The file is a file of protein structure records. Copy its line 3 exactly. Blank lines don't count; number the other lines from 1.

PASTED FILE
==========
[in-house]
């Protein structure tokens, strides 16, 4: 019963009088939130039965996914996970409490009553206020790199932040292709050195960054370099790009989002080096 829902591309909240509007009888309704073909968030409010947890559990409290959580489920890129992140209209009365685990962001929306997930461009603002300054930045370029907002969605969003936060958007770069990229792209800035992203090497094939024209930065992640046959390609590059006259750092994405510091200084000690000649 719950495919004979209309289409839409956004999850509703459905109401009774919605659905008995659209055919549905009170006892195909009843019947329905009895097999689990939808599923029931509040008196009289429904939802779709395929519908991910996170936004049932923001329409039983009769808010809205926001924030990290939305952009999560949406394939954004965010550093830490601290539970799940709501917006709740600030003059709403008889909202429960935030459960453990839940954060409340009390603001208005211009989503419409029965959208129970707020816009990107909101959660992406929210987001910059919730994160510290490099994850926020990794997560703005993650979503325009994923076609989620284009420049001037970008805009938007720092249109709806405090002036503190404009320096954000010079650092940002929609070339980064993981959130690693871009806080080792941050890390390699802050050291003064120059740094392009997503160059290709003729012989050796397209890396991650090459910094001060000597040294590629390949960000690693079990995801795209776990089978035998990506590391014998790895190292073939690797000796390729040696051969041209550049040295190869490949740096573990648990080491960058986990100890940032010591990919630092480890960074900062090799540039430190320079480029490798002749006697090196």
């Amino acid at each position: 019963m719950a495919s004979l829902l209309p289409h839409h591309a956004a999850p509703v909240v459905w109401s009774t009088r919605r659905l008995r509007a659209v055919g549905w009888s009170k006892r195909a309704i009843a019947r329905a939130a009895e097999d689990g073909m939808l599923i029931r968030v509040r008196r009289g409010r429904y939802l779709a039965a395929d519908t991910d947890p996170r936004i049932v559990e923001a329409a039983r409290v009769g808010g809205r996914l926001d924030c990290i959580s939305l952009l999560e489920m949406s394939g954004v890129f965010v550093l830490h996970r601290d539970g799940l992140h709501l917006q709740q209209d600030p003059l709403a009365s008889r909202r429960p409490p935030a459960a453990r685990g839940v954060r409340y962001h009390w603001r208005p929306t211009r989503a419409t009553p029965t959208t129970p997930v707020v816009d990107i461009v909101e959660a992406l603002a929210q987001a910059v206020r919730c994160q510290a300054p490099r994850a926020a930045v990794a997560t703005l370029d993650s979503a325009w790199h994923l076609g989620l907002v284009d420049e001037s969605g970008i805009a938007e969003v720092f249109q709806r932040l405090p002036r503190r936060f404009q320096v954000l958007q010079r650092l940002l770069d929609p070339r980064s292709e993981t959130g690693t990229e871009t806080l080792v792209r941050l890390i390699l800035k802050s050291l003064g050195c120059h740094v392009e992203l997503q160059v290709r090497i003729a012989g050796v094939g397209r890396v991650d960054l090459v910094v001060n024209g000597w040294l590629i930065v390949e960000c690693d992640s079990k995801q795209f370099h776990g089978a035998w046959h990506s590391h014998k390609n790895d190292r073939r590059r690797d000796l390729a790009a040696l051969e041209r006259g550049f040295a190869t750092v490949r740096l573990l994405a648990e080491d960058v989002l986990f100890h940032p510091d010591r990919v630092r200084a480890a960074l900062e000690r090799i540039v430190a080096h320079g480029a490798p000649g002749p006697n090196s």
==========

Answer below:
């Amino acid at each position: 019963m719950a495919s004979l829902l209309p289409h839409h591309a956004a999850p509703v909240v459905w109401s009774t009088r919605r659905l008995r509007a659209v055919g549905w009888s009170k006892r195909a309704i009843a019947r329905a939130a009895e097999d689990g073909m939808l599923i029931r968030v509040r008196r009289g409010r429904y939802l779709a039965a395929d519908t991910d947890p996170r936004i049932v559990e923001a329409a039983r409290v009769g808010g809205r996914l926001d924030c990290i959580s939305l952009l999560e489920m949406s394939g954004v890129f965010v550093l830490h996970r601290d539970g799940l992140h709501l917006q709740q209209d600030p003059l709403a009365s008889r909202r429960p409490p935030a459960a453990r685990g839940v954060r409340y962001h009390w603001r208005p929306t211009r989503a419409t009553p029965t959208t129970p997930v707020v816009d990107i461009v909101e959660a992406l603002a929210q987001a910059v206020r919730c994160q510290a300054p490099r994850a926020a930045v990794a997560t703005l370029d993650s979503a325009w790199h994923l076609g989620l907002v284009d420049e001037s969605g970008i805009a938007e969003v720092f249109q709806r932040l405090p002036r503190r936060f404009q320096v954000l958007q010079r650092l940002l770069d929609p070339r980064s292709e993981t959130g690693t990229e871009t806080l080792v792209r941050l890390i390699l800035k802050s050291l003064g050195c120059h740094v392009e992203l997503q160059v290709r090497i003729a012989g050796v094939g397209r890396v991650d960054l090459v910094v001060n024209g000597w040294l590629i930065v390949e960000c690693d992640s079990k995801q795209f370099h776990g089978a035998w046959h990506s590391h014998k390609n790895d190292r073939r590059r690797d000796l390729a790009a040696l051969e041209r006259g550049f040295a190869t750092v490949r740096l573990l994405a648990e080491d960058v989002l986990f100890h940032p510091d010591r990919v630092r200084a480890a960074l900062e000690r090799i540039v430190a080096h320079g480029a490798p000649g002749p006697n090196s």